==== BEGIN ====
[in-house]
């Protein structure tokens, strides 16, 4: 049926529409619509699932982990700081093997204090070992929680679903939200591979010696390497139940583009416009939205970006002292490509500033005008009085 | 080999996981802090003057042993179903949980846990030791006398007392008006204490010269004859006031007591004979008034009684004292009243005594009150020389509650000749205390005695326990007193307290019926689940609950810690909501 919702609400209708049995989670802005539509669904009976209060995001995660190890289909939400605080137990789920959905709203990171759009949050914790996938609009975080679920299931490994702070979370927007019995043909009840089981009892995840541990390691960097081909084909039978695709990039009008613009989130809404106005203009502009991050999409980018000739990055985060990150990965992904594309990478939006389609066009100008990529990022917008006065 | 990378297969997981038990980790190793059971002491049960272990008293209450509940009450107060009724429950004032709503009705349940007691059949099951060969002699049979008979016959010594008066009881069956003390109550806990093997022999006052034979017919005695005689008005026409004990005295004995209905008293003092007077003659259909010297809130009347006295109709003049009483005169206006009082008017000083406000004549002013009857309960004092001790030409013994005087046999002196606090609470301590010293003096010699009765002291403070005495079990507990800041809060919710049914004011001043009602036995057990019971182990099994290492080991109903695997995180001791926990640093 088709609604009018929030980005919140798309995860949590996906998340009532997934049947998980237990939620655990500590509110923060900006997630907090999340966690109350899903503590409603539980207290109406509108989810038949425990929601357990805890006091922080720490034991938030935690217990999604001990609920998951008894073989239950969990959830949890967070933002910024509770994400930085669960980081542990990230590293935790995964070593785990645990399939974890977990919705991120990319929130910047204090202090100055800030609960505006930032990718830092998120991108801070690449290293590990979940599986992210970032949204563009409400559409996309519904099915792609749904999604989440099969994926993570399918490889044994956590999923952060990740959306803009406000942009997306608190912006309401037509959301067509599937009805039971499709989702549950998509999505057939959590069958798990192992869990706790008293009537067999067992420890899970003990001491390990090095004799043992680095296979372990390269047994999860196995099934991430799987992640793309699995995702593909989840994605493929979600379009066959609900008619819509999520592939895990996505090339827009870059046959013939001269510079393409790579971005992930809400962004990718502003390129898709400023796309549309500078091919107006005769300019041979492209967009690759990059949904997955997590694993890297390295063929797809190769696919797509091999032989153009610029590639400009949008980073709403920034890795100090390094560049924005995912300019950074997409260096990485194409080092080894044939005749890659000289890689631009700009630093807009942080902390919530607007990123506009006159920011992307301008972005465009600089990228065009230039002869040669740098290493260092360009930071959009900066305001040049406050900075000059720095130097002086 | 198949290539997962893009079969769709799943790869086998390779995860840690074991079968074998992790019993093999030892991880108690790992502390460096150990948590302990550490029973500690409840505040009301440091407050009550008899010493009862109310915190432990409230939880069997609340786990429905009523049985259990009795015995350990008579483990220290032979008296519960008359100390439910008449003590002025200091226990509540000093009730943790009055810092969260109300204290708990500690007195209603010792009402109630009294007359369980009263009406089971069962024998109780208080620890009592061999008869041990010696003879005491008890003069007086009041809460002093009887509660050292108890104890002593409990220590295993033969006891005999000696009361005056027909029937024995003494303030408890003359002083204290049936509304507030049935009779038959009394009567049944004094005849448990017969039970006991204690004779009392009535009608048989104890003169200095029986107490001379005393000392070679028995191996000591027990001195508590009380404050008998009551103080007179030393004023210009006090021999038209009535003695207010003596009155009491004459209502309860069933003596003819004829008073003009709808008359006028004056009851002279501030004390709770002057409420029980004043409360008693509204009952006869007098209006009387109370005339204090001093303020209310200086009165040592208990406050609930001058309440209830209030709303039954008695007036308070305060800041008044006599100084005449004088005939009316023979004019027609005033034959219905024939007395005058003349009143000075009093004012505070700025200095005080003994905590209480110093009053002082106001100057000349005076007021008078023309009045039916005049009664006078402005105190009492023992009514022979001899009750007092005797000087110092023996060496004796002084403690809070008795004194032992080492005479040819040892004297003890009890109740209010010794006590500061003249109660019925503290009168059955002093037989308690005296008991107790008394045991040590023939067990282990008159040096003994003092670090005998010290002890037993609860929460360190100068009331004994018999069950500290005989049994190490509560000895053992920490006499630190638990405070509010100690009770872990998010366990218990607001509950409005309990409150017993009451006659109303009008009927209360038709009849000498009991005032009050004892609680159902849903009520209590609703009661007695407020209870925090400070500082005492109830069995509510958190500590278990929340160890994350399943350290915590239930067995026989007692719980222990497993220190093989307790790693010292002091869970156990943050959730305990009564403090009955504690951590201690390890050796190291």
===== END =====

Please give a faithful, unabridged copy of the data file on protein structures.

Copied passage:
[in-house]
């Protein structure tokens, strides 16, 4: 049926529409619509699932982990700081093997204090070992929680679903939200591979010696390497139940583009416009939205970006002292490509500033005008009085 | 080999996981802090003057042993179903949980846990030791006398007392008006204490010269004859006031007591004979008034009684004292009243005594009150020389509650000749205390005695326990007193307290019926689940609950810690909501 919702609400209708049995989670802005539509669904009976209060995001995660190890289909939400605080137990789920959905709203990171759009949050914790996938609009975080679920299931490994702070979370927007019995043909009840089981009892995840541990390691960097081909084909039978695709990039009008613009989130809404106005203009502009991050999409980018000739990055985060990150990965992904594309990478939006389609066009100008990529990022917008006065 | 990378297969997981038990980790190793059971002491049960272990008293209450509940009450107060009724429950004032709503009705349940007691059949099951060969002699049979008979016959010594008066009881069956003390109550806990093997022999006052034979017919005695005689008005026409004990005295004995209905008293003092007077003659259909010297809130009347006295109709003049009483005169206006009082008017000083406000004549002013009857309960004092001790030409013994005087046999002196606090609470301590010293003096010699009765002291403070005495079990507990800041809060919710049914004011001043009602036995057990019971182990099994290492080991109903695997995180001791926990640093 088709609604009018929030980005919140798309995860949590996906998340009532997934049947998980237990939620655990500590509110923060900006997630907090999340966690109350899903503590409603539980207290109406509108989810038949425990929601357990805890006091922080720490034991938030935690217990999604001990609920998951008894073989239950969990959830949890967070933002910024509770994400930085669960980081542990990230590293935790995964070593785990645990399939974890977990919705991120990319929130910047204090202090100055800030609960505006930032990718830092998120991108801070690449290293590990979940599986992210970032949204563009409400559409996309519904099915792609749904999604989440099969994926993570399918490889044994956590999923952060990740959306803009406000942009997306608190912006309401037509959301067509599937009805039971499709989702549950998509999505057939959590069958798990192992869990706790008293009537067999067992420890899970003990001491390990090095004799043992680095296979372990390269047994999860196995099934991430799987992640793309699995995702593909989840994605493929979600379009066959609900008619819509999520592939895990996505090339827009870059046959013939001269510079393409790579971005992930809400962004990718502003390129898709400023796309549309500078091919107006005769300019041979492209967009690759990059949904997955997590694993890297390295063929797809190769696919797509091999032989153009610029590639400009949008980073709403920034890795100090390094560049924005995912300019950074997409260096990485194409080092080894044939005749890659000289890689631009700009630093807009942080902390919530607007990123506009006159920011992307301008972005465009600089990228065009230039002869040669740098290493260092360009930071959009900066305001040049406050900075000059720095130097002086 | 198949290539997962893009079969769709799943790869086998390779995860840690074991079968074998992790019993093999030892991880108690790992502390460096150990948590302990550490029973500690409840505040009301440091407050009550008899010493009862109310915190432990409230939880069997609340786990429905009523049985259990009795015995350990008579483990220290032979008296519960008359100390439910008449003590002025200091226990509540000093009730943790009055810092969260109300204290708990500690007195209603010792009402109630009294007359369980009263009406089971069962024998109780208080620890009592061999008869041990010696003879005491008890003069007086009041809460002093009887509660050292108890104890002593409990220590295993033969006891005999000696009361005056027909029937024995003494303030408890003359002083204290049936509304507030049935009779038959009394009567049944004094005849448990017969039970006991204690004779009392009535009608048989104890003169200095029986107490001379005393000392070679028995191996000591027990001195508590009380404050008998009551103080007179030393004023210009006090021999038209009535003695207010003596009155009491004459209502309860069933003596003819004829008073003009709808008359006028004056009851002279501030004390709770002057409420029980004043409360008693509204009952006869007098209006009387109370005339204090001093303020209310200086009165040592208990406050609930001058309440209830209030709303039954008695007036308070305060800041008044006599100084005449004088005939009316023979004019027609005033034959219905024939007395005058003349009143000075009093004012505070700025200095005080003994905590209480110093009053002082106001100057000349005076007021008078023309009045039916005049009664006078402005105190009492023992009514022979001899009750007092005797000087110092023996060496004796002084403690809070008795004194032992080492005479040819040892004297003890009890109740209010010794006590500061003249109660019925503290009168059955002093037989308690005296008991107790008394045991040590023939067990282990008159040096003994003092670090005998010290002890037993609860929460360190100068009331004994018999069950500290005989049994190490509560000895053992920490006499630190638990405070509010100690009770872990998010366990218990607001509950409005309990409150017993009451006659109303009008009927209360038709009849000498009991005032009050004892609680159902849903009520209590609703009661007695407020209870925090400070500082005492109830069995509510958190500590278990929340160890994350399943350290915590239930067995026989007692719980222990497993220190093989307790790693010292002091869970156990943050959730305990009564403090009955504690951590201690390890050796190291």